In our daily life we constantly use data and digital facilities. I for example always buy my theatre tickets online and I can’t even remember the last time I didn’t book a hotel on the internet. It’s evident in our daily lives. So why shouldn’t it be in a port? Especially when it comes to connections, the emphasis shifts from building hardware to using software. Modern technology can make our infrastructure more efficient, when making smarter use of data. By exchanging data and smart planning and by publicly releasing information that other parties can build new applications with. For example the new E-gate application ECT recently released which contains all the information about the status of containers at the terminals.
Without data no logistics. I strongly believe that data traffic will be at least as important as the four regular modes of transport that we know (rail, road, pipeline, barge), because it is important to keep the port accessible and to make transport to the hinterland more efficient. However, the key is not just possessing data, it’s what you do with it. By sharing our data and intelligence, we can create a faster collective growth. The port of Rotterdam has a good base to take advantage of the data revolution. This century, the Port Authority already invested more than 100 million euro in its digital infrastructure. An important investment is the ultramodern port community system Portbase. As initiator and facilitator we want to encourage the use of data in the field of logistics, sustainability and safety. We do this by initiating and stimulating different projects, like for example InlandLinks, the online intermodal platform.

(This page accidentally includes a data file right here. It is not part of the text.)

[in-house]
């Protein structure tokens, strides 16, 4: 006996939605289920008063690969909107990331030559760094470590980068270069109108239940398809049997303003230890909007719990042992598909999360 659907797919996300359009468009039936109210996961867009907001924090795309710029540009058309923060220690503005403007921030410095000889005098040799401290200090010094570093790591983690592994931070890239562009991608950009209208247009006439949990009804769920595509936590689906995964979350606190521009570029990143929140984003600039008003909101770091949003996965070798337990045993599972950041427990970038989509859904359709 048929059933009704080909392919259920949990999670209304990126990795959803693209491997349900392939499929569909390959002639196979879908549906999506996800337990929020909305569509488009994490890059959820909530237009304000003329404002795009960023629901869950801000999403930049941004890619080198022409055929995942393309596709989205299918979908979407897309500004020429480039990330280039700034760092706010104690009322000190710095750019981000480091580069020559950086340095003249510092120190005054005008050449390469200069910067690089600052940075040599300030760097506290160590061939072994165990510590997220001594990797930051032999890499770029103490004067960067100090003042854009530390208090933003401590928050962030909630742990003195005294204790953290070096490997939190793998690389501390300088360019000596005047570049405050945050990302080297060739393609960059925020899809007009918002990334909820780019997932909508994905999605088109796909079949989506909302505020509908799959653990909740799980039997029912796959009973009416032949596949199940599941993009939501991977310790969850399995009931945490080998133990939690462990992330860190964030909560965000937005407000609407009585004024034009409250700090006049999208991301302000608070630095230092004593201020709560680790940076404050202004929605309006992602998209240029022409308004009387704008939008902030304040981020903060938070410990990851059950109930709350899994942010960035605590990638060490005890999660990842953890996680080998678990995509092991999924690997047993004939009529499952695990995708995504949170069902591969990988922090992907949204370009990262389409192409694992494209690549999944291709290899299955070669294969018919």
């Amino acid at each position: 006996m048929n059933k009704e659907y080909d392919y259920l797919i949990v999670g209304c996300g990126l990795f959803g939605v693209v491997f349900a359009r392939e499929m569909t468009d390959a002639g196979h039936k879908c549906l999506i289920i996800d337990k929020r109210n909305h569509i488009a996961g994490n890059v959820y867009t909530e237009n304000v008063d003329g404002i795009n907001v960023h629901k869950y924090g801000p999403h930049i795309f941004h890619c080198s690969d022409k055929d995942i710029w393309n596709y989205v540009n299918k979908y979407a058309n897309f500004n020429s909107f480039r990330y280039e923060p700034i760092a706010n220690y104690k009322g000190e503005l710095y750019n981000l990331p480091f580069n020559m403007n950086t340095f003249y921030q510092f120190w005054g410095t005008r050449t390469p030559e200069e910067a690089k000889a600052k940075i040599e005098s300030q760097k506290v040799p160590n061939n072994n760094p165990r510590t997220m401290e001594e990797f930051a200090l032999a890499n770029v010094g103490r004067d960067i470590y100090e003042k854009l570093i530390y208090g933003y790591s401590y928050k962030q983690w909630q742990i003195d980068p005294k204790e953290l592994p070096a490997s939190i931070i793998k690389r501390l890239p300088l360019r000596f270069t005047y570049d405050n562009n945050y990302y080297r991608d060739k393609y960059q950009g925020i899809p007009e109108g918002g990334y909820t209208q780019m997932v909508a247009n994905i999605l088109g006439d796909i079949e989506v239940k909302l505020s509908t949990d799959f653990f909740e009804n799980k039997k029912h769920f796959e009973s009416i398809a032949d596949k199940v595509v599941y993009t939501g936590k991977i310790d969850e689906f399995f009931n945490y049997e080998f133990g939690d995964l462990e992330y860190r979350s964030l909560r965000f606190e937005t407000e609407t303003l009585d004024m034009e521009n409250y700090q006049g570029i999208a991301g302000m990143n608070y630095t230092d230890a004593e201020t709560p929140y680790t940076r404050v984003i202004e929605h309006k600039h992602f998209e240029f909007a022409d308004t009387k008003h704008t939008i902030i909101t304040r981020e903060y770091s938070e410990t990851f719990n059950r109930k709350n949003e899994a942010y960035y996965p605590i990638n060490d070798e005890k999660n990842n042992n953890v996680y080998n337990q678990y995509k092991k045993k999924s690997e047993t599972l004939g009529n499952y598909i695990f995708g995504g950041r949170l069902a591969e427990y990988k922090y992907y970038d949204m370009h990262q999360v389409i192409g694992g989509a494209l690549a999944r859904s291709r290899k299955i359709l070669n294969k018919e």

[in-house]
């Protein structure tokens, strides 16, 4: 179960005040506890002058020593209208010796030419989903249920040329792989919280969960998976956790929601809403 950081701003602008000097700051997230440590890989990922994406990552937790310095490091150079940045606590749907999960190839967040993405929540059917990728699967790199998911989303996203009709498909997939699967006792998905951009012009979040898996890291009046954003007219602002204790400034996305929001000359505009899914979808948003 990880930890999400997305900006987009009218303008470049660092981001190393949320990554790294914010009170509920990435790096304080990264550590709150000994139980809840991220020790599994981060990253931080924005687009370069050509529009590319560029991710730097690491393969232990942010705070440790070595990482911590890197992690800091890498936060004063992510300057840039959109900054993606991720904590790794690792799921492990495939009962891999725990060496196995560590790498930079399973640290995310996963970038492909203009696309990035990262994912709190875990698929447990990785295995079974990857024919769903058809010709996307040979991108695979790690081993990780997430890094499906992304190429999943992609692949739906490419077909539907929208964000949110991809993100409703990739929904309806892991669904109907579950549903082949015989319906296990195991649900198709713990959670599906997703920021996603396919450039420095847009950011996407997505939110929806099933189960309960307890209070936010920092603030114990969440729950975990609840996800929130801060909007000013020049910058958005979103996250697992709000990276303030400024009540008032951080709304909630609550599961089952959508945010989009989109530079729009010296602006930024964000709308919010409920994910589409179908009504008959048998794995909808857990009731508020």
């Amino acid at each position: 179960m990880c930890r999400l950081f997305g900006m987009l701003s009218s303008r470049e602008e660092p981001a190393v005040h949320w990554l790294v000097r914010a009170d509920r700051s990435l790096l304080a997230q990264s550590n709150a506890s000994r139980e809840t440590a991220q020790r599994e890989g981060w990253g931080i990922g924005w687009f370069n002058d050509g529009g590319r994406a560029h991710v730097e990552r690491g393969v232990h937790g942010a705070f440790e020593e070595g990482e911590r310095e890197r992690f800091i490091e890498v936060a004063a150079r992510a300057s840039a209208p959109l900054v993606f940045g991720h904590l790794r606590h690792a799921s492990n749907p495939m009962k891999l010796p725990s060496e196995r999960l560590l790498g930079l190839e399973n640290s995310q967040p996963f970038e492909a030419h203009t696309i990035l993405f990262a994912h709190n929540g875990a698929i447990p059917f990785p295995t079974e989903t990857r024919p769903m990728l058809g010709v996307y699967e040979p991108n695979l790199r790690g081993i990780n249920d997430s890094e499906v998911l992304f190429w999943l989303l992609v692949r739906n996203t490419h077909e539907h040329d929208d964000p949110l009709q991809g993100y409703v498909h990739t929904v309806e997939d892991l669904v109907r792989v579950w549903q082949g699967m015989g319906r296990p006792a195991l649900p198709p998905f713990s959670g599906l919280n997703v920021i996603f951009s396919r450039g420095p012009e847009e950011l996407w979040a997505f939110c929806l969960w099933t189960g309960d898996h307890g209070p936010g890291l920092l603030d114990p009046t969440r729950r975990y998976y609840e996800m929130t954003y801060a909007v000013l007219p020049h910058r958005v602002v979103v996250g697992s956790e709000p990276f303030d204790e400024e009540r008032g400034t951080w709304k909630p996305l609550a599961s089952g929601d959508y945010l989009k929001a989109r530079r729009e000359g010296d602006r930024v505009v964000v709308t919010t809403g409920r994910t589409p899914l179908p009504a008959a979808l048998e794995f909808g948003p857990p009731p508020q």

Economist and writer Jeremy Rifkin pleads for the port of Rotterdam to become what he calls ‘the logistics internet’, because this will manage the logistics network in the future. By connecting distribution centres and manage flows of goods. A great dream I share with him. But first thing’s first: making 2014 the year we added a fifth mode of transport.